And yet there is a beauty in this mess and the actors of the Hyde Park Theater under the able direction of Ken Webster, have portrayed it wonderfully. Tom Green finds the generosity in the irritable Maurice. There is a playful innocence in Aimee that Jessica Hughes slowly reveals. Joey Hood uncovers a genuinely troubled soul hidden under the satanic-evil mind. Ken Webster delicately handles the dualities in Tommy; a protector-cum-lover of Aimee and exploitative boss-cum-true friend of Doc. And finally the simplicity, brilliance and affectionate nature of the slow-witted Doc is captured so beautifully by Robert Fisher, I just wanted to get up and give him a big hug!

Two moments in the play stand out as examples of ethereal beauty on stage. One is when Doc, talks about a black hole. The words are like a scientific definition, but their placement in the play and the delivery makes them sound sublime and lyrical.  Another one is a magnificent vignette where Tommy, Aimee and Doc break into an impromptu dance to the radio playing Marvin Gaye’s “What’s Going On”. There was such positive energy flowing on stage that I am sure it brought a smile to everyone in the audience. The choice of the song couldn’t have been more apt. What is going on ? Aren’t we all wondering about that and trying to find our way through the darkness. But such is the power of great art that it enables you to see the light, whether in form of a dance or a song or a black hole definition!!

 

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A Bright New Boise : a brief review

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Each of us strives to find meaning in our lives; each of us has a different definition of what this meaning is. In Samuel D. Hunter’s “A Bright New Boise”, we meet five characters who are trying to solve the same existential questions that we all face, albeit in their own ways. Foul-mouthed Pauline (Rebecca Robinson), the store-manager who believes that the only important thing is to achieve real and tangible goals, is too busy trying to run the store effectively to have time for love, family or the Armageddon! Leroy (Chase Brewer), who is trying to shock people out of their routine and complacency with his provocative art, seems to have a confrontational “fuck the world”  attitude, but also has a warm and nurturing side to him. Alex (Nate Jackson), who is wary and not ready to connect with his father, is simply a lost teenager who is trying to make sense of the world around him. No wonder there are dark overtones to his character. Anna (Katie Kohler), a young self-conscious girl who likes to read books/stories with dramatic endings, is such a subtle combination of cynicism and hope, that you realize as the play progresses that she is not really as ditzy as she seems. And finally Will (Benjamin Summers), who is engulfed in the world of evangelism,  fights hard to get out of it and seeks atonement for his mistakes, both past and present, by connecting with his estranged son. You can see that the desperation he feels, both to stay with and move on from his religious convictions, is tearing him apart. “Now, now, now”, he says, waiting for the Armageddon that will end it all and restore the beauty and balance of the universe, and with his every “now”, I waited in desperation for a foolishly dramatic ending. But life just goes on, as wearily, gruesomely and painfully as ever. We are surrounded by odd people with odd ways to make their lives on our odd planet a little more tolerable. This trip to Boise, an eye opener on many different levels, attempts to unravel a few of these oddities. And Hyde Park Theater’s realistic set design (Mark Pickell), splendid acting and insightful direction (Ken Webster) ensures the success of that attempt.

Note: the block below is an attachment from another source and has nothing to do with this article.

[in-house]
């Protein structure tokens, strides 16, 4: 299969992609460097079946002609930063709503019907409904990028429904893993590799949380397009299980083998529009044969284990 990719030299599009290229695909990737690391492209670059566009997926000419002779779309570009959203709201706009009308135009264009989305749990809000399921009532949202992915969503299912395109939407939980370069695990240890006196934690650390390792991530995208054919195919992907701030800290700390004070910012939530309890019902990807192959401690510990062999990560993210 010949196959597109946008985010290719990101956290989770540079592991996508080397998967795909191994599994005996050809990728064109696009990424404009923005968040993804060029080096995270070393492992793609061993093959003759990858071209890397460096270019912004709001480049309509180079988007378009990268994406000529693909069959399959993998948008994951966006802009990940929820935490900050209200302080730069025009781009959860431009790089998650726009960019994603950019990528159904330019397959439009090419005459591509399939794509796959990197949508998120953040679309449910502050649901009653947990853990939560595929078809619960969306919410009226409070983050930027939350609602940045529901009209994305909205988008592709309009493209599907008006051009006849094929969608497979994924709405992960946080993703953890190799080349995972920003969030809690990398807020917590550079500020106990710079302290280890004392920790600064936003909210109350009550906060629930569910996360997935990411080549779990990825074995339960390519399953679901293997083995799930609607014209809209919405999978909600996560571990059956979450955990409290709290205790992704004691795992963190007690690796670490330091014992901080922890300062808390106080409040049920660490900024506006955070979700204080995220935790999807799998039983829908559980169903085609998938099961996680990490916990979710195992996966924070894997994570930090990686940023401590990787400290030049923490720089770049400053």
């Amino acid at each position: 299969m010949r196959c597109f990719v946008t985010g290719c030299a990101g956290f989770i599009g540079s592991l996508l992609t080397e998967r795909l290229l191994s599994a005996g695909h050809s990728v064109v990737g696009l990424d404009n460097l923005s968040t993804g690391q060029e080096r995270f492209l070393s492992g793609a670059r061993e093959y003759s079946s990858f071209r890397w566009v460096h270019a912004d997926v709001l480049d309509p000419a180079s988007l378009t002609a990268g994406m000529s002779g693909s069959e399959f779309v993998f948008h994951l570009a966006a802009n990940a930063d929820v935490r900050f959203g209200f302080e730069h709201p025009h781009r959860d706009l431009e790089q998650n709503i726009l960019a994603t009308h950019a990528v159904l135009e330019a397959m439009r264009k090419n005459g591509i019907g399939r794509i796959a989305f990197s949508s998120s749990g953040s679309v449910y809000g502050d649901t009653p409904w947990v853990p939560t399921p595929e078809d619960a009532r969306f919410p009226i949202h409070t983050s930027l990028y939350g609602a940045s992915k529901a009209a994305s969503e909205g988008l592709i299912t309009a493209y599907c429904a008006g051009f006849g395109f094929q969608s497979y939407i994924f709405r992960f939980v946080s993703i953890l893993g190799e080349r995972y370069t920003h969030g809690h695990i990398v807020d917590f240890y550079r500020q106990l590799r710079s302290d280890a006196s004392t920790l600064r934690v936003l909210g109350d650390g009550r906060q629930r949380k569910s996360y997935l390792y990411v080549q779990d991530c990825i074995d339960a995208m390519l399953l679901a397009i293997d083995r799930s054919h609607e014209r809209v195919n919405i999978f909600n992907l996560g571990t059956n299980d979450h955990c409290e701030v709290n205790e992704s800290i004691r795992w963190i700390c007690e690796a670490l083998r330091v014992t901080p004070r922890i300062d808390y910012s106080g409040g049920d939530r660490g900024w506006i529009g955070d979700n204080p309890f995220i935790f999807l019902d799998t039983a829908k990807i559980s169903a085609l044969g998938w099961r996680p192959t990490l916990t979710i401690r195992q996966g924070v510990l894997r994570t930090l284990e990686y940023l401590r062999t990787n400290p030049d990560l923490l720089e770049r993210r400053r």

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“A Bright New Boise” plays at Hyde Park Theater until October 25,2014.

Shows are Thur-Sat, 8 pm

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Top ten books that come to mind right now!

When a friend tagged me in a top ten books challenge, or the book bucket challenge ( as it is called on Facebook following the huge success of the ice bucket challenge) I wrote down the following ten books in my status. But as per her suggestion, when I tried writing a reason behind each entry, I couldn’t fit it in a few words. So I made a blog post out of it.The books are listed in no specific order. Here I go

Phantoms in the brain

This appears at the top of the list because this is my most recent read and I can’t stop talking about it. Aptly called the “Sherlock Holmes of Brain Science”, V.S.Ramachandran, the author has made this book as informative as a text-book and as engaging as fiction. Must read for popular science lovers.

Surely you are joking Mr.Feynman